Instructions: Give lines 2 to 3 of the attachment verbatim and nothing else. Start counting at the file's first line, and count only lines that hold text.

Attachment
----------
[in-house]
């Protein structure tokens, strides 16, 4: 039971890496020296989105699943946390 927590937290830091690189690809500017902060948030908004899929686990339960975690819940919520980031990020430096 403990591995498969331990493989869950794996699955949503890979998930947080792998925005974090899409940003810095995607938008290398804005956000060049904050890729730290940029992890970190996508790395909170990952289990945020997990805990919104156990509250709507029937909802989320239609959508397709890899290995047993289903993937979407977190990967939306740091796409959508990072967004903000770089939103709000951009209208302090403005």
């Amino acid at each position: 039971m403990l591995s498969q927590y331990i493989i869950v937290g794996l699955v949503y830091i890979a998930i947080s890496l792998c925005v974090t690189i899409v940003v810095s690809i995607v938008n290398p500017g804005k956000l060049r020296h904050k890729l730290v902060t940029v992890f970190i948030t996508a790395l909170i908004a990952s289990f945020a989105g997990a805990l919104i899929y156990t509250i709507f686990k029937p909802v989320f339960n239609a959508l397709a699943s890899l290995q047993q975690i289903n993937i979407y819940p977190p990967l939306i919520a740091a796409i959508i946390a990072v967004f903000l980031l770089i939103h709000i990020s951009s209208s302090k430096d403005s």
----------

């Protein structure tokens, strides 16, 4: 039971890496020296989105699943946390 927590937290830091690189690809500017902060948030908004899929686990339960975690819940919520980031990020430096 403990591995498969331990493989869950794996699955949503890979998930947080792998925005974090899409940003810095995607938008290398804005956000060049904050890729730290940029992890970190996508790395909170990952289990945020997990805990919104156990509250709507029937909802989320239609959508397709890899290995047993289903993937979407977190990967939306740091796409959508990072967004903000770089939103709000951009209208302090403005």
């Amino acid at each position: 039971m403990l591995s498969q927590y331990i493989i869950v937290g794996l699955v949503y830091i890979a998930i947080s890496l792998c925005v974090t690189i899409v940003v810095s690809i995607v938008n290398p500017g804005k956000l060049r020296h904050k890729l730290v902060t940029v992890f970190i948030t996508a790395l909170i908004a990952s289990f945020a989105g997990a805990l919104i899929y156990t509250i709507f686990k029937p909802v989320f339960n239609a959508l397709a699943s890899l290995q047993q975690i289903n993937i979407y819940p977190p990967l939306i919520a740091a796409i959508i946390a990072v967004f903000l980031l770089i939103h709000i990020s951009s209208s302090k430096d403005s």